Telstra, and the work of a subcontractor, is being blamed for a phone tower west of Uralla that is not working, leaving residents with no mobile phone coverage.
Wendy Westbrook is the spokesperson for the community group at Balala, called 'Gabfest', that decided to take action in January this year when the new nearby phone tower provided no reception.
The tower is on a Retreat Road property and the owner has entered into a lease arrangement with Telstra. It was erected by a subcontractor hired by Telstra.
Ms Westbrook said the region now had no communication coverage after the tower was built at the bottom of a hill.
"It does not help the situation in a paddock facing a brown snake or other serious injury," she said.
Before July 2018, a tower at Invergowrie provided coverage to the region but it's antenna was adjusted and no longer covers the area.
The new tower is situated 942 metres above sea level. It is 40m high and on top of that structure the important repeater equipment, initially with the incorrect aerials installed, sits 30 metres below the top of the hill at its base.
If the tower had been constructed on a nearby hill a further 50 metres above its present height, it might provide optimum communication services.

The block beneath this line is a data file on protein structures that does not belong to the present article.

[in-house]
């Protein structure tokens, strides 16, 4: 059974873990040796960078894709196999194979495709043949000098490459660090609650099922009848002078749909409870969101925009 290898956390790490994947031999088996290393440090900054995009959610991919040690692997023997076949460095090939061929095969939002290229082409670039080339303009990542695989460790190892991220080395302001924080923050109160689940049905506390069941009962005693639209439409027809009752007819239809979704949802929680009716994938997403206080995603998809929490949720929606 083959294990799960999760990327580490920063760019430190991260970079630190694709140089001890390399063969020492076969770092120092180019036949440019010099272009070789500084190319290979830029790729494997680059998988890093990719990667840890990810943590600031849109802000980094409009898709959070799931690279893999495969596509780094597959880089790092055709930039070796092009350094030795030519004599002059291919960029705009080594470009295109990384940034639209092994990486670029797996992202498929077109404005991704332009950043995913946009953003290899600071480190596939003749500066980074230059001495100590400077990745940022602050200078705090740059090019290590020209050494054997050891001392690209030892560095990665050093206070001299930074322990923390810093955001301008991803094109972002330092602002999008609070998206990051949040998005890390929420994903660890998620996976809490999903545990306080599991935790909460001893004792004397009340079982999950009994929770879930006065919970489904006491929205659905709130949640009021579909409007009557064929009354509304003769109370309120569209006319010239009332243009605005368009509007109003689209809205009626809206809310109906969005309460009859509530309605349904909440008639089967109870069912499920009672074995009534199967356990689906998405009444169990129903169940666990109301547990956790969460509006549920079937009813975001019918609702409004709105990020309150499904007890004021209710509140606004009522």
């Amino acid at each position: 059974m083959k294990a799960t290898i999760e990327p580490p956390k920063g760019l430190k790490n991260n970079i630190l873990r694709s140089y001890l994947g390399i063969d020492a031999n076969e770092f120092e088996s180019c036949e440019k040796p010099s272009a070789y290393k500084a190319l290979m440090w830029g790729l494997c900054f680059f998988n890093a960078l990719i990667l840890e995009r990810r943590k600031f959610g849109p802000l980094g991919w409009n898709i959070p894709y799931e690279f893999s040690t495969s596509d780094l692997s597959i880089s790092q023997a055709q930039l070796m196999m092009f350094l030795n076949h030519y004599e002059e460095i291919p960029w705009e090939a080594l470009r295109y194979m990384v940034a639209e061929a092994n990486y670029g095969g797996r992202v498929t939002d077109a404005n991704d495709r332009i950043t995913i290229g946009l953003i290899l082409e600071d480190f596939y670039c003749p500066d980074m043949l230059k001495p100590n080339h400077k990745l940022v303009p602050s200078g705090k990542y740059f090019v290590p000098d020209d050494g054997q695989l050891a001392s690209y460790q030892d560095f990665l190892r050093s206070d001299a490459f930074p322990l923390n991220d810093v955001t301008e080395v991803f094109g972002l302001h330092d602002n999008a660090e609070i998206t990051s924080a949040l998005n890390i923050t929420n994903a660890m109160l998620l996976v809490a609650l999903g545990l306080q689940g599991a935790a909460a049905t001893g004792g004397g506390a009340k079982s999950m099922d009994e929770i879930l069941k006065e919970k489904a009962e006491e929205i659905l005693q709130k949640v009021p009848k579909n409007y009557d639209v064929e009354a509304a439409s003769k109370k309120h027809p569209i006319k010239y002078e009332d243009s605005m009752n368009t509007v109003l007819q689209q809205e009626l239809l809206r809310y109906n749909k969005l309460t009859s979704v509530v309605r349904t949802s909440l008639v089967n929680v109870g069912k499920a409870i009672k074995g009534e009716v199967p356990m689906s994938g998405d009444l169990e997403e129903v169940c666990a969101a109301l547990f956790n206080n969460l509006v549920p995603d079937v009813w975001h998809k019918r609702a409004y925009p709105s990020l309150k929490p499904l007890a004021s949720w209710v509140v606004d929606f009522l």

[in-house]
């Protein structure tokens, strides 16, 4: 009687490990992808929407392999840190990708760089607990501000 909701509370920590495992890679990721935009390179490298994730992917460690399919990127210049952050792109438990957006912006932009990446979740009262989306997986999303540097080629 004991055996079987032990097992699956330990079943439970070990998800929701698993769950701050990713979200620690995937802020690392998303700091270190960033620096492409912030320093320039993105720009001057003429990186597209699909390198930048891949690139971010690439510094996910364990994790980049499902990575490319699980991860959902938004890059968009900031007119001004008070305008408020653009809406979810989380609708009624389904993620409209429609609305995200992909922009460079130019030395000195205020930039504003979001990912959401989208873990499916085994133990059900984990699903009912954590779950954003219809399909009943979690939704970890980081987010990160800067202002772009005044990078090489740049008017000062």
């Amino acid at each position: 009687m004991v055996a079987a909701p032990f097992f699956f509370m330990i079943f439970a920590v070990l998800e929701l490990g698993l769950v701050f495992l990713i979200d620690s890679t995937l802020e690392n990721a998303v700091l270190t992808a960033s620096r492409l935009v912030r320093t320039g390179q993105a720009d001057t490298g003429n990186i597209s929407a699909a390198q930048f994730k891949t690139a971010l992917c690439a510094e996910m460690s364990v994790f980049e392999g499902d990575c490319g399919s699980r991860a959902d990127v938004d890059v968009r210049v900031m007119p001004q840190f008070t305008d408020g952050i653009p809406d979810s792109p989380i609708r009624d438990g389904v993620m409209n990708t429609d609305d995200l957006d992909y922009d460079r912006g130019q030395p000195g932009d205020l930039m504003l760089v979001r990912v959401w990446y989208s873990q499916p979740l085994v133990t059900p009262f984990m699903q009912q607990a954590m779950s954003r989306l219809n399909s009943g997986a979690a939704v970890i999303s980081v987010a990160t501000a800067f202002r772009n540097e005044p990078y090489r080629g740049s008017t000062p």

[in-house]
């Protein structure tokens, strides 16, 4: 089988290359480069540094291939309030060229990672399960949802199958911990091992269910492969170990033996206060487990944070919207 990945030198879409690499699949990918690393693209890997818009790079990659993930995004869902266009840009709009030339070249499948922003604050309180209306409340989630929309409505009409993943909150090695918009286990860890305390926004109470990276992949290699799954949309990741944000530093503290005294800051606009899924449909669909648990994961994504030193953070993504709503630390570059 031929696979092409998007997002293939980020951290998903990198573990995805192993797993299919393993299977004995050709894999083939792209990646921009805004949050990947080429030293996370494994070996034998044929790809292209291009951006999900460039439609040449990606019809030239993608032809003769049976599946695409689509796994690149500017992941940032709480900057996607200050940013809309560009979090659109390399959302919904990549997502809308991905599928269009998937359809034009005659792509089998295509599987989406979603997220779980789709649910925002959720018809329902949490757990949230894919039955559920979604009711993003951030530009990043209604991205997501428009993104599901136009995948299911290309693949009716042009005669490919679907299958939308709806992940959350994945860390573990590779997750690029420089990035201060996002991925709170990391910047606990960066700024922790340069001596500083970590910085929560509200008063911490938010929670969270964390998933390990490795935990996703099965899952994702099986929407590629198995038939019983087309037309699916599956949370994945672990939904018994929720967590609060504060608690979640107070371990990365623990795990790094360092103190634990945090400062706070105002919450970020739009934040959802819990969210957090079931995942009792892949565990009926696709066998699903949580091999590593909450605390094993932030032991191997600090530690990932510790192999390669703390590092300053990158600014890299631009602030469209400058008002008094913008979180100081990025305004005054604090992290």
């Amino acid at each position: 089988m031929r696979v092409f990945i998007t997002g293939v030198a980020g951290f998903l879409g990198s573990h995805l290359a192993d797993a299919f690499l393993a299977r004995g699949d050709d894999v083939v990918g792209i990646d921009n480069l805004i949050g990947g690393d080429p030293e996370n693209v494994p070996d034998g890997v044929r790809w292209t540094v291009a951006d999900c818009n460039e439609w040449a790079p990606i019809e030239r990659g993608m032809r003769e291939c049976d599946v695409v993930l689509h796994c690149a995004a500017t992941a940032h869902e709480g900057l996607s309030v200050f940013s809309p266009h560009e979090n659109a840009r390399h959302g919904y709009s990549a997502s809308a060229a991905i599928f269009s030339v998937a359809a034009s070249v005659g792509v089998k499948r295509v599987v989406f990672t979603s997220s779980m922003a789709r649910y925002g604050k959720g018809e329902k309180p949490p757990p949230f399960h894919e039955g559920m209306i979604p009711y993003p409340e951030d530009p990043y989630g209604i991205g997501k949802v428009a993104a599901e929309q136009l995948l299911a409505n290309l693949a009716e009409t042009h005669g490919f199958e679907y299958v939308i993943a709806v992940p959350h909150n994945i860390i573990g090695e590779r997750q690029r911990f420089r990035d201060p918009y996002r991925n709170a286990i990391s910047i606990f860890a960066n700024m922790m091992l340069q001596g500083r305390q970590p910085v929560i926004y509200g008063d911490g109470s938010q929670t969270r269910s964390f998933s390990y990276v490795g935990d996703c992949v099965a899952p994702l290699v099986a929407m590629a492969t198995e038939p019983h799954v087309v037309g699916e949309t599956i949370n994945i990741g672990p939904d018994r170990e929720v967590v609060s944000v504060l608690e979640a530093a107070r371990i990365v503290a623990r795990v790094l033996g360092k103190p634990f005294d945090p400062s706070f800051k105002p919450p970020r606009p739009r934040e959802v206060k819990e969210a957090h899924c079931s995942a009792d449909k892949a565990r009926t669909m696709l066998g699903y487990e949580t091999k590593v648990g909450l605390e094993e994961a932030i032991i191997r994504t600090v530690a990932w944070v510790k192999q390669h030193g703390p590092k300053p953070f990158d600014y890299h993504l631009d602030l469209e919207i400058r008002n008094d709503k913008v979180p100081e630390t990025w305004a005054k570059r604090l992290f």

"We want a working tower to give us communication that we have paid for in our taxes and continue to pay for in our taxes," Ms Westbrook said.
The Armidale Express contacted Telstra, and asked how Telstra, or its subcontractor, chose the location for the new phone tower.
In response, Telstra's regional general manager Mike Marom said locations came from a government database.
"Under the rules of the program (which are set by the federal government), we are required to nominate regional and remote locations from the government's database of mobile black spots as reported by members of the public, local communities and councils and other interested parties.
"We are also required to abide by a series of criteria, including the lack of existing coverage and the number of people who would benefit from a new mobile base station when bidding for black spot locations."
Meanwhile, Balala residents have also contacted the company.
CEO Andy Penn advised residents to purchase one of two Telstra products (the TMSA or the Telstra GoRepeater) to resolve coverage issues, when Ms Westbrook wrote to Telstra.
In his reply, Mr Penn also stated that the new Balala repeater tower was "operating at its optimum performance".
Another local resident John Hewins has developed, at his own expense, his own repeater station using a tower on the New England Highway near Kentucky.
He said the two recommendations from Telstra were not going to provide urgent or life threatening phone calls.